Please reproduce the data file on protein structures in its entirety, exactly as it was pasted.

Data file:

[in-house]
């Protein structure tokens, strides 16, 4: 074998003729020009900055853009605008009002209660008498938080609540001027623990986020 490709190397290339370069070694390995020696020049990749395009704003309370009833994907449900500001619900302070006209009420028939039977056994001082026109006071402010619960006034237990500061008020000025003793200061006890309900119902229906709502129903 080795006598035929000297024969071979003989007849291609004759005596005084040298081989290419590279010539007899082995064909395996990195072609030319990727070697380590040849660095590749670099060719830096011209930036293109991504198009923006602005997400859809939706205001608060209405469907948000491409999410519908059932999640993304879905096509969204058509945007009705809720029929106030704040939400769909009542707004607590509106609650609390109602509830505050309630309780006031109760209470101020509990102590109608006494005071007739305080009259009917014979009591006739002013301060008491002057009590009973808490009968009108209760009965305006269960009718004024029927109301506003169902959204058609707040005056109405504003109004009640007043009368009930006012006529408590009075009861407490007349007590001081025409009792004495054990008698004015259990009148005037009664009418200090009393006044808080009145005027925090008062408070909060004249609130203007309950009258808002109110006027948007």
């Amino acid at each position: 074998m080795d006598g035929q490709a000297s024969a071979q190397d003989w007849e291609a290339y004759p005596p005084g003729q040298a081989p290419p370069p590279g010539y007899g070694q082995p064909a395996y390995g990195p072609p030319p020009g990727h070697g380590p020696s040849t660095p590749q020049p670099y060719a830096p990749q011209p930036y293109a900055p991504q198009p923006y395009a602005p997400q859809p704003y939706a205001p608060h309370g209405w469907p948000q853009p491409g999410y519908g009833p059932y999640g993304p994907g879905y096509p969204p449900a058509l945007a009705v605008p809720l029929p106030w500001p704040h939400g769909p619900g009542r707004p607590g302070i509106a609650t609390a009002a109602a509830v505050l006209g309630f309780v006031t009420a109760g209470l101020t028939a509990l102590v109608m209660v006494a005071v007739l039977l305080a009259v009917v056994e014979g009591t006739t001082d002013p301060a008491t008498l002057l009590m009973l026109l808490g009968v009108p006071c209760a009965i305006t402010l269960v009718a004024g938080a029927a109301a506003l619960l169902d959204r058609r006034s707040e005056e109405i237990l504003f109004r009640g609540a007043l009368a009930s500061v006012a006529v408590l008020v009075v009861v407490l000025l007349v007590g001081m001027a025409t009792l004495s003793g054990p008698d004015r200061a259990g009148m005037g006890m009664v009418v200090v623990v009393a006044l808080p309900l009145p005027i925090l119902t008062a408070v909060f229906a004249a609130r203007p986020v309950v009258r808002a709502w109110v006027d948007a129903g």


[in-house]
């Protein structure tokens, strides 16, 4: 074998003729020009900055853009605008009002209660008498938080609540001027623990986020 490709190397290339370069070694390995020696020049990749395009704003309370009833994907449900500001619900302070006209009420028939039977056994001082026109006071402010619960006034237990500061008020000025003793200061006890309900119902229906709502129903 080795006598035929000297024969071979003989007849291609004759005596005084040298081989290419590279010539007899082995064909395996990195072609030319990727070697380590040849660095590749670099060719830096011209930036293109991504198009923006602005997400859809939706205001608060209405469907948000491409999410519908059932999640993304879905096509969204058509945007009705809720029929106030704040939400769909009542707004607590509106609650609390109602509830505050309630309780006031109760209470101020509990102590109608006494005071007739305080009259009917014979009591006739002013301060008491002057009590009973808490009968009108209760009965305006269960009718004024029927109301506003169902959204058609707040005056109405504003109004009640007043009368009930006012006529408590009075009861407490007349007590001081025409009792004495054990008698004015259990009148005037009664009418200090009393006044808080009145005027925090008062408070909060004249609130203007309950009258808002109110006027948007």
């Amino acid at each position: 074998m080795d006598g035929q490709a000297s024969a071979q190397d003989w007849e291609a290339y004759p005596p005084g003729q040298a081989p290419p370069p590279g010539y007899g070694q082995p064909a395996y390995g990195p072609p030319p020009g990727h070697g380590p020696s040849t660095p590749q020049p670099y060719a830096p990749q011209p930036y293109a900055p991504q198009p923006y395009a602005p997400q859809p704003y939706a205001p608060h309370g209405w469907p948000q853009p491409g999410y519908g009833p059932y999640g993304p994907g879905y096509p969204p449900a058509l945007a009705v605008p809720l029929p106030w500001p704040h939400g769909p619900g009542r707004p607590g302070i509106a609650t609390a009002a109602a509830v505050l006209g309630f309780v006031t009420a109760g209470l101020t028939a509990l102590v109608m209660v006494a005071v007739l039977l305080a009259v009917v056994e014979g009591t006739t001082d002013p301060a008491t008498l002057l009590m009973l026109l808490g009968v009108p006071c209760a009965i305006t402010l269960v009718a004024g938080a029927a109301a506003l619960l169902d959204r058609r006034s707040e005056e109405i237990l504003f109004r009640g609540a007043l009368a009930s500061v006012a006529v408590l008020v009075v009861v407490l000025l007349v007590g001081m001027a025409t009792l004495s003793g054990p008698d004015r200061a259990g009148m005037g006890m009664v009418v200090v623990v009393a006044l808080p309900l009145p005027i925090l119902t008062a408070v909060f229906a004249a609130r203007p986020v309950v009258r808002a709502w109110v006027d948007a129903g």